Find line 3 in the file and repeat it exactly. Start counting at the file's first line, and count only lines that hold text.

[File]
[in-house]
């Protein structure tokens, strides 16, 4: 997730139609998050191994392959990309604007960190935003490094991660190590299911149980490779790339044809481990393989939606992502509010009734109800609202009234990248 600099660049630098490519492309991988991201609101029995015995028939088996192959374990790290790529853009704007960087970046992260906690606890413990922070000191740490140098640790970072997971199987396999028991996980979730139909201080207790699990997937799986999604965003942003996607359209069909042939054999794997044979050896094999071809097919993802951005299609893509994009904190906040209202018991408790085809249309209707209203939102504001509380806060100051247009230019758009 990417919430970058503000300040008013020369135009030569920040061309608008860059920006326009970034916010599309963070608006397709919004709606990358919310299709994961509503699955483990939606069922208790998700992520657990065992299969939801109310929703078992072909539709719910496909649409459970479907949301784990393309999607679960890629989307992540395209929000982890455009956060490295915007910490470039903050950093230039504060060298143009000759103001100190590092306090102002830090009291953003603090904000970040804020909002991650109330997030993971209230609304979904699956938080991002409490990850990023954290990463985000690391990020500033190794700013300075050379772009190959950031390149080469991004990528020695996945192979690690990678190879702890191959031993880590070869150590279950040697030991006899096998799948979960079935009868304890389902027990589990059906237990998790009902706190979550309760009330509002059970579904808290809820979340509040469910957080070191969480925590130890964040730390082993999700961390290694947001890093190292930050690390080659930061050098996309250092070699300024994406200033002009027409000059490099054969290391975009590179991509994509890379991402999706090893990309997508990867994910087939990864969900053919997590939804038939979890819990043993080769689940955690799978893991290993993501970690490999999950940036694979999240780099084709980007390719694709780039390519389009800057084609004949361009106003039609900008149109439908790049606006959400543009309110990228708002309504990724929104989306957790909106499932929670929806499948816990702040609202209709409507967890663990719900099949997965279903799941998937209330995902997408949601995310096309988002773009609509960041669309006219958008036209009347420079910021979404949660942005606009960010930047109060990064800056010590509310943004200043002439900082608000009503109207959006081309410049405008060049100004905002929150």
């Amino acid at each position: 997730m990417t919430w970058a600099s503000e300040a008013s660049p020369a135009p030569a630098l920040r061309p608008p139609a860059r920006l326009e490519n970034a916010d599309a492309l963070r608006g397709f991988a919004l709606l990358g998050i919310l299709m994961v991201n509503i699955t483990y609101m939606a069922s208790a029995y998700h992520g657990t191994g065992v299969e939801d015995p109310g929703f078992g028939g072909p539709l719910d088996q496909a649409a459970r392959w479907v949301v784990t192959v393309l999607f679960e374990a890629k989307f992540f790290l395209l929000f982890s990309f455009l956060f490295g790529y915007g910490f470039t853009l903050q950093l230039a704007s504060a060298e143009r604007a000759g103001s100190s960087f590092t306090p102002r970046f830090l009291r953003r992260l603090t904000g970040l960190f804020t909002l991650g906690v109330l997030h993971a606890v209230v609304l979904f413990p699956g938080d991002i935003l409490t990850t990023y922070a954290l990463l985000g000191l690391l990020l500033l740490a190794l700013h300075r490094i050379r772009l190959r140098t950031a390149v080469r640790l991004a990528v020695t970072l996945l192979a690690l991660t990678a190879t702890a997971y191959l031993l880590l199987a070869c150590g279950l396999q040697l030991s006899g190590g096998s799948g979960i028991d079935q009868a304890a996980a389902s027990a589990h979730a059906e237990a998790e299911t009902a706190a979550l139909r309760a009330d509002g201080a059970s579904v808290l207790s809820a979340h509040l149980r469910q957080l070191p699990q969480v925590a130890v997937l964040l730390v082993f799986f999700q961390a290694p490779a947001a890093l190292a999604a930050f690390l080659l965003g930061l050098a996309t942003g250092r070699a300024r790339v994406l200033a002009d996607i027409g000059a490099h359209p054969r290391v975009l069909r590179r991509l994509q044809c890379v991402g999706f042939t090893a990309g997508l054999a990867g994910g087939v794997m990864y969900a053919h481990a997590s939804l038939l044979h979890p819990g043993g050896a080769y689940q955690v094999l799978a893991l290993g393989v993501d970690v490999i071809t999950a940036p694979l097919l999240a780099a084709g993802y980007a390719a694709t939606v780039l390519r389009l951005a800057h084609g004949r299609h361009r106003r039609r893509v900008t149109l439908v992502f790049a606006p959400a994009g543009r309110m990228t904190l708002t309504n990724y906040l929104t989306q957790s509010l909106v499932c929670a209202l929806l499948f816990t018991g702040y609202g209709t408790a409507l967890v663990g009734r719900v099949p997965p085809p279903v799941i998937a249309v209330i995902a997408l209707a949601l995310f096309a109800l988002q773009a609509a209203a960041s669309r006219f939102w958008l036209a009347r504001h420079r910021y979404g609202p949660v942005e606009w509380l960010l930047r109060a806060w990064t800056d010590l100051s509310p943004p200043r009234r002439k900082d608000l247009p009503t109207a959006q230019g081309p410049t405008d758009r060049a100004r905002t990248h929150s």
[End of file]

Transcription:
């Amino acid at each position: 997730m990417t919430w970058a600099s503000e300040a008013s660049p020369a135009p030569a630098l920040r061309p608008p139609a860059r920006l326009e490519n970034a916010d599309a492309l963070r608006g397709f991988a919004l709606l990358g998050i919310l299709m994961v991201n509503i699955t483990y609101m939606a069922s208790a029995y998700h992520g657990t191994g065992v299969e939801d015995p109310g929703f078992g028939g072909p539709l719910d088996q496909a649409a459970r392959w479907v949301v784990t192959v393309l999607f679960e374990a890629k989307f992540f790290l395209l929000f982890s990309f455009l956060f490295g790529y915007g910490f470039t853009l903050q950093l230039a704007s504060a060298e143009r604007a000759g103001s100190s960087f590092t306090p102002r970046f830090l009291r953003r992260l603090t904000g970040l960190f804020t909002l991650g906690v109330l997030h993971a606890v209230v609304l979904f413990p699956g938080d991002i935003l409490t990850t990023y922070a954290l990463l985000g000191l690391l990020l500033l740490a190794l700013h300075r490094i050379r772009l190959r140098t950031a390149v080469r640790l991004a990528v020695t970072l996945l192979a690690l991660t990678a190879t702890a997971y191959l031993l880590l199987a070869c150590g279950l396999q040697l030991s006899g190590g096998s799948g979960i028991d079935q009868a304890a996980a389902s027990a589990h979730a059906e237990a998790e299911t009902a706190a979550l139909r309760a009330d509002g201080a059970s579904v808290l207790s809820a979340h509040l149980r469910q957080l070191p699990q969480v925590a130890v997937l964040l730390v082993f799986f999700q961390a290694p490779a947001a890093l190292a999604a930050f690390l080659l965003g930061l050098a996309t942003g250092r070699a300024r790339v994406l200033a002009d996607i027409g000059a490099h359209p054969r290391v975009l069909r590179r991509l994509q044809c890379v991402g999706f042939t090893a990309g997508l054999a990867g994910g087939v794997m990864y969900a053919h481990a997590s939804l038939l044979h979890p819990g043993g050896a080769y689940q955690v094999l799978a893991l290993g393989v993501d970690v490999i071809t999950a940036p694979l097919l999240a780099a084709g993802y980007a390719a694709t939606v780039l390519r389009l951005a800057h084609g004949r299609h361009r106003r039609r893509v900008t149109l439908v992502f790049a606006p959400a994009g543009r309110m990228t904190l708002t309504n990724y906040l929104t989306q957790s509010l909106v499932c929670a209202l929806l499948f816990t018991g702040y609202g209709t408790a409507l967890v663990g009734r719900v099949p997965p085809p279903v799941i998937a249309v209330i995902a997408l209707a949601l995310f096309a109800l988002q773009a609509a209203a960041s669309r006219f939102w958008l036209a009347r504001h420079r910021y979404g609202p949660v942005e606009w509380l960010l930047r109060a806060w990064t800056d010590l100051s509310p943004p200043r009234r002439k900082d608000l247009p009503t109207a959006q230019g081309p410049t405008d758009r060049a100004r905002t990248h929150s």